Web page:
'Robo Recall' Appearance at CPAC Was Surprise to Developer

Facebook says appearance at CPAC not reflective of politics of company

Attendees visit the Facebook Help Desk inside the Conservative Political Action Conference Hub at the Gaylord National Resort and Convention Center February 23, 2018 in National Harbor, Maryland. Earlier in the day U.S. President Donald Trump addressed CPAC, the largest annual gathering of conservatives in the nation. Credit: Chip Somodevilla/Getty Images

Epic Games had no idea that its virtual-reality empowered first-person shooter Robo Recall would be showing up as a demo at the Conservative Political Action Conference last week, the developer behind the game tells Glixel.

The game was pulled from the demo at the conference after social backlash over showing off the shooter just weeks after a school shooting left 17 dead in Florida. "We didn’t have any idea," a spokesperson said. "What Oculus chooses to show at CPAC is entirely their call.”

The timing of the demo wasn't the only thing that raised questions. Oculus' appearance at the convention - which featured controversial talks from the NRA about the "god given right" of American's to own guns and later led to a speaker needing an escort out of the convention after she spoke out against Trump - also raised eyebrows among some.

Oculus didn't respond to requests for comment by Glixel, but Oculus parent company Facebook did.

“Facebook routinely participates in events hosted by organizations across the political spectrum," a Facebook spokesperson told Glixel. "Our presence allows us to share information about our products as well as facilitate a dialogue in which people can share their views and create content to engage their audiences. Our involvement is not an endorsement of any particular position or platform.”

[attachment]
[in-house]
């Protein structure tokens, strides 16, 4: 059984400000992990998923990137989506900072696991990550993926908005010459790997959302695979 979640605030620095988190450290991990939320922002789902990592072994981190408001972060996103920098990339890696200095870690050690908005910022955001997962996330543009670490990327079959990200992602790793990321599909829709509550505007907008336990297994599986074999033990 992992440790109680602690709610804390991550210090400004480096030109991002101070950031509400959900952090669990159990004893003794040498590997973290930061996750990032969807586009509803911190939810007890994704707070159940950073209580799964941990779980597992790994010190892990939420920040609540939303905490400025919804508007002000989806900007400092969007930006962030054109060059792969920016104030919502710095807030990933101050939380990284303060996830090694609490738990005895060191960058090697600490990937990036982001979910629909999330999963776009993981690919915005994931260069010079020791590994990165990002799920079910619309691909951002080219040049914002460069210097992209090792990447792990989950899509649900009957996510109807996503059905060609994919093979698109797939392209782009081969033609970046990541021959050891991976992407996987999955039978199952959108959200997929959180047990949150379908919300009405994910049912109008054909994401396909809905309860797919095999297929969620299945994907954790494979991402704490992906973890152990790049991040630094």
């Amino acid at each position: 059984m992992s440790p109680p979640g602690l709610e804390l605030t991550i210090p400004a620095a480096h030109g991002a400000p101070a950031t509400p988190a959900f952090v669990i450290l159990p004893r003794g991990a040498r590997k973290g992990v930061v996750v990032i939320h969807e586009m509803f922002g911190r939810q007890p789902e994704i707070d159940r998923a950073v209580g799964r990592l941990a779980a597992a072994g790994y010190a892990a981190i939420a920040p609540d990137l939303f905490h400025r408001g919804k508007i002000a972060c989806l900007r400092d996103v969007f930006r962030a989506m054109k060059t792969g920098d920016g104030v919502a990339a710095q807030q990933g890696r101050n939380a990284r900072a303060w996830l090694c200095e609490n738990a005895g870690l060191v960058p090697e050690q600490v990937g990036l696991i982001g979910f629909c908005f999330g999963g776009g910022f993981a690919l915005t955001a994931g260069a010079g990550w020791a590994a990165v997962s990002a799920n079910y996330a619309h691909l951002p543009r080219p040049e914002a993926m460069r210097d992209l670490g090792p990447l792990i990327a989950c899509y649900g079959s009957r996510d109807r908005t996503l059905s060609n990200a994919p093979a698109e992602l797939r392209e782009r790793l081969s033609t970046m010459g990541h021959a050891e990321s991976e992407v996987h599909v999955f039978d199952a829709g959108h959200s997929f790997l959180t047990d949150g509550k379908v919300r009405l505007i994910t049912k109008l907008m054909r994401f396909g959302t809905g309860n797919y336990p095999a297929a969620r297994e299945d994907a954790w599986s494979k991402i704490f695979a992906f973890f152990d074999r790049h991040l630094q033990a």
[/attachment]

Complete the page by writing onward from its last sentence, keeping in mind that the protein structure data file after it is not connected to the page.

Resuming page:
Asked about the use of Robo Recall in its mix of demos at the show, Facebook had this to say: "There is a standard set of experiences included in the Oculus demos we feature at public events. A few of the action games can include violence. In light of the recent events in Florida and out of respect for the victims and their families, we have removed them from this demo. We regret that we failed to do so in the first place."

Facebook's vice president of virtual reality Hugo Barra also commented on the appearance of the demo at the show shortly after it was pointed out on Twitter.

"We removed the demo & regret failing to do so at the start. We got this wrong. Our demos come w a standard set of content, some are action games w violence. These shouldn't have been present, especially in light of recent events & out of respect for the victims & their families."

In virtual reality game Robo Recall, developed by Epic Games, players take on the role of Agent 34 as he removes robots from circulation by blasting them to bits with guns. The player appears as a set of disembodied hands which are controlled by real-world movement and the enemies are an escalating stream of infected robots. 

The appearance at the convention comes at a time when an increasing number of politicians, including President Donald Trump, are pointing to violent video games and a rise in "media violence" as a factor in school shootings. While the NRA previously made this claim following the shootings at a school in New Town, Connecticut, they haven't blamed games this time around. An overwhelming number of scientists and researchers have said they don't believe there is any correlation between playing violent video games and acting out violence in the real world.